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Voicing in Contrast
Acquiring a Second Language Laryngeal System
Ellen Simon

Academia Press



Contents

• Acknowledgments
• Symbols and Abbreviations
• Preface – What this book is about
• VOICING IN CONTRAST: THE CASE OF DUTCH AND ENGLISH
• Introduction
• The phoneme inventories of Dutch and English
• A note on terminology
• Laryngeal phonetics: The structure of the larynx and vocal fold vibration
• The main laryngeal differences between Dutch and English
• Aspiration
• Prevoicing
• Vowel Length
• Glottal reinforcement and glottal replacement
• Summary
• LARYNGEAL REPRESENTATIONS: THE CONCEPTS OF MARKEDNESS, UNDERSPECIFICATION AND VOICE ASSIMILATION
• Introduction
• Markedness
• Underspecification theory and the unary or binary nature of laryngeal features
• Temporary underspecification
• Inherent Underspecification
• One or more laryngeal features in Dutch and English?
• One feature [voice] in Dutch and English
• Two or more laryngeal features
• Voice assimilation •
• Phonetic and phonological voice assimilation
• Different approaches to voice assimilation
• Summary
• A DATABASE OF SPOKEN DUTCH LEARNER ENGLISH •Introduction
• Compiling a database of spoken Dutch Learner English
• Participants
• Conversational speech
• The set-up
• Conversational topics
• Paralinguistic features
• Vocabulary
• Proficiency in English
• The varieties of Dutch spoken in the conversations
• Word reading task
• Methodology: Data analysis
• Orthographic transcriptions
• Coding
• Number of tokens in the database
• Summary
• ACQUIRING STOPS: ASPIRATION AND PREVOICING
• Introduction
• Aspiration
• VOT in conversational speech
• VOT in isolated words
• Sonorant consonant devoicing
• Glottal replacement
• Prevoicing
• Prevoicing in L1 Dutch
• Prevoicing in Ll English and Dutch Learner English
• Conclusion on prevoicing in DLE
• Summary
• ACQUIRING FRICATIVES: DURATION AND VOCAL FOLD VIBRATION
• Introduction
• The voice contrast in fricatives
• Voiceless fricatives
• Voiced fricatives
• Summary
• FINAL LARYNGEAL NEUTRALISATION
• Introduction
• Contexts of final laryngeal neutralisation in Dutch vs. English
• Final laryngeal neutralisation in Dutch Learner English
• Stops
• Fricatives
• Summary
• REGRESSIVE VOICE ASSIMILATION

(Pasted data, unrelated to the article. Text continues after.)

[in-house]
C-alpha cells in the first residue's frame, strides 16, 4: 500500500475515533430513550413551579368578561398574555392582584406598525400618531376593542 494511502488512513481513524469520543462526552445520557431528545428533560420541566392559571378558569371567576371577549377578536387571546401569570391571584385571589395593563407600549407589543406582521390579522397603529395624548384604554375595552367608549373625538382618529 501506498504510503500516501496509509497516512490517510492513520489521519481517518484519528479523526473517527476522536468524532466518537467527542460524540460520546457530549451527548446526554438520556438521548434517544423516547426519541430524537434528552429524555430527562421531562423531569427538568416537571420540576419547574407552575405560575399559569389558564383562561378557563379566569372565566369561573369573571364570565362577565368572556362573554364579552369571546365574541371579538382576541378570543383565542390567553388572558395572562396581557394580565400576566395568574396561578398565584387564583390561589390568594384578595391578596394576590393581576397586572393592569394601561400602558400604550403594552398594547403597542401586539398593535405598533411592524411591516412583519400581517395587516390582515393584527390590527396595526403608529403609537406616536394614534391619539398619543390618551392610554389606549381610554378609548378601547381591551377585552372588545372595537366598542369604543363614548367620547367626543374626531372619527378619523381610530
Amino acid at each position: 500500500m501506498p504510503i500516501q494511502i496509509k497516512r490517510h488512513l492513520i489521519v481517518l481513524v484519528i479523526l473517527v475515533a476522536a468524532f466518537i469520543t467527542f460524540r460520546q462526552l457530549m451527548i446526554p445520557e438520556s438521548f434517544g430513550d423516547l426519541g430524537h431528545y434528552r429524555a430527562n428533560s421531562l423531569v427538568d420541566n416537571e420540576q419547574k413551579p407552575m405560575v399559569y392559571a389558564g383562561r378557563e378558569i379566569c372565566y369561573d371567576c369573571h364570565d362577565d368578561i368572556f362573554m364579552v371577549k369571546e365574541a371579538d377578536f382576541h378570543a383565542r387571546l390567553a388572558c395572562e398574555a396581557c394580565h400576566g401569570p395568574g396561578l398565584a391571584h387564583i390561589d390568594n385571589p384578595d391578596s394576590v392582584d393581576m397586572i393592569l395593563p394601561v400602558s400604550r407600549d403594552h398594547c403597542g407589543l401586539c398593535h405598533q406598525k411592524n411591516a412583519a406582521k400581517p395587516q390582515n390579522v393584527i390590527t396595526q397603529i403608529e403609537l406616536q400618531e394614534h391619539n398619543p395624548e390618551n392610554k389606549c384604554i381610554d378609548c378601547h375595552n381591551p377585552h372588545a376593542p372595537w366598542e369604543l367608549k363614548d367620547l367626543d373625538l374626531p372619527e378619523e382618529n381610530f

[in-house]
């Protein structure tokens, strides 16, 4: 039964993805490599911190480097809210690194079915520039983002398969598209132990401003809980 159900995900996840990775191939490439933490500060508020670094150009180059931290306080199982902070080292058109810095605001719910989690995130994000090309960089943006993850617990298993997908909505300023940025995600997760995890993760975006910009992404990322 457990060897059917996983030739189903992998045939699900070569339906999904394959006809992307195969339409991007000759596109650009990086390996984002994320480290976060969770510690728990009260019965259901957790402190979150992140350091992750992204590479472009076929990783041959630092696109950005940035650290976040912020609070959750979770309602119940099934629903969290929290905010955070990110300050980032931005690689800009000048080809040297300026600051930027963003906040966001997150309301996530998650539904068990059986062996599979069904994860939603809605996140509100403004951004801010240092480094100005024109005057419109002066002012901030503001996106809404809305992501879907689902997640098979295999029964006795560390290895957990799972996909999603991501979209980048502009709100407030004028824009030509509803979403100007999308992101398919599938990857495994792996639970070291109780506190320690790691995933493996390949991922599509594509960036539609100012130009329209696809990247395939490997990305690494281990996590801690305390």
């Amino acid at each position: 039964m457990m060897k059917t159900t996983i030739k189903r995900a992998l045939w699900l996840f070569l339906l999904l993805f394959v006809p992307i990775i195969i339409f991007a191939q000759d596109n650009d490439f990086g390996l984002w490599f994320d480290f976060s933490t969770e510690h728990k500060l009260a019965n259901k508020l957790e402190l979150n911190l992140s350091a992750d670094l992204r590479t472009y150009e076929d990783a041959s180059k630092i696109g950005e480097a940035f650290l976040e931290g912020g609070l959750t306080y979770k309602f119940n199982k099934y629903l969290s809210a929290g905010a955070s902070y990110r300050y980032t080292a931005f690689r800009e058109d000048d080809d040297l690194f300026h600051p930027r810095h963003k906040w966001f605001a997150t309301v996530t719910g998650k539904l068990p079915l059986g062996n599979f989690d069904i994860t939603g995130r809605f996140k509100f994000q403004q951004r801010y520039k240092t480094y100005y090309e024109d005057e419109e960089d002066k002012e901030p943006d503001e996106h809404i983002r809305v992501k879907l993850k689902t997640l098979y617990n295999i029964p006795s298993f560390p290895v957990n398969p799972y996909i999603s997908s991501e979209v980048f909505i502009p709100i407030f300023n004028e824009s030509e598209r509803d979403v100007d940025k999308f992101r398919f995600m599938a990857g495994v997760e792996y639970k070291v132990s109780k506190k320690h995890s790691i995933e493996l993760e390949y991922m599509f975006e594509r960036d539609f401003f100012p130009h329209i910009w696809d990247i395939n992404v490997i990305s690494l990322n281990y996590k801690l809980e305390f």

• Introduction
• Contexts of regressive voice assimilation in Dutch vs. English
• Regressive voice assimilation in DLE
• Voiceless obstruents as targets
• Voiced obstruents as targets
• Summary
• SONORANT CONSONANTS AS TRIGGERS OF VOICE ASSIMILATION
• Introduction
• The situation in Dutch and English and a comparison with other languages
• Proposals on how sonorants can trigger voice assimilation
• Temporary underspecification of [voice] in sonorants
• The feature [Sonorant Voice]
• The feature [Pharyngeal Expansion]
• Summary of rule-based proposals
• A phonetic approach: Positional neutralisation
• A constraint-based approach
• Assimilation before sonorant consonants in L1 Dutch and DLE: East- vs. West-Flemish speakers
• Voiceless fricatives preceding sonorant consonants
• Voiced fricatives preceding sonorant consonants
• Summary
• PROGRESSIVE DEVOICING
• Introduction
• Progressive devoicing in Dutch vs. English
• Progressive devoicing in Dutch
• Progressive devoicing in English?
• Progressive devoicing in Dutch Learner English
• Summary
• PREVOCALIC VOICE ASSIMILATION
• Introduction
• Prevocalic obstruents in Dutch vs. English
• Prevocalic obstruents in Dutch
• Prevocalic obstruents in English
• Prevocalic voicing in Dutch Learner English
• Prevocalic voice assimilation involving stops
• Prevocalic voice assimilation involving fricatives
• Regressive voice assimilation before voiced stops, sonorant consonants and vowels: A comparison
• Summary
• ACQUIRING LARYNGEAL REPRESENTATIONS OR REALIZATIONS AND SUPPRESSING LARYNGEAL PROCESSES
• Introduction
• Contrasting East- and West-Flemish
• Acquiring laryngeal representations
• Stops
• Fricatives
• Summary of laryngeal representations
• Suppressing laryngeal processes
• L1 Dutch •L1 English
• Dutch Learner English
• Summary
• GENERAL CONCLUSIONS: WHAT THIS STUDY HAS REVEALED AND WHAT NEEDS TO BE DONE
• Introduction
• Answers to the questions: What we can conclude from this research
• What needs to be done: Suggestions for further research
• The role of perception
• The role of cross-linguistic universals
• References
• Appendix

Sat, 30 Sep 2017 18:07:14 -0500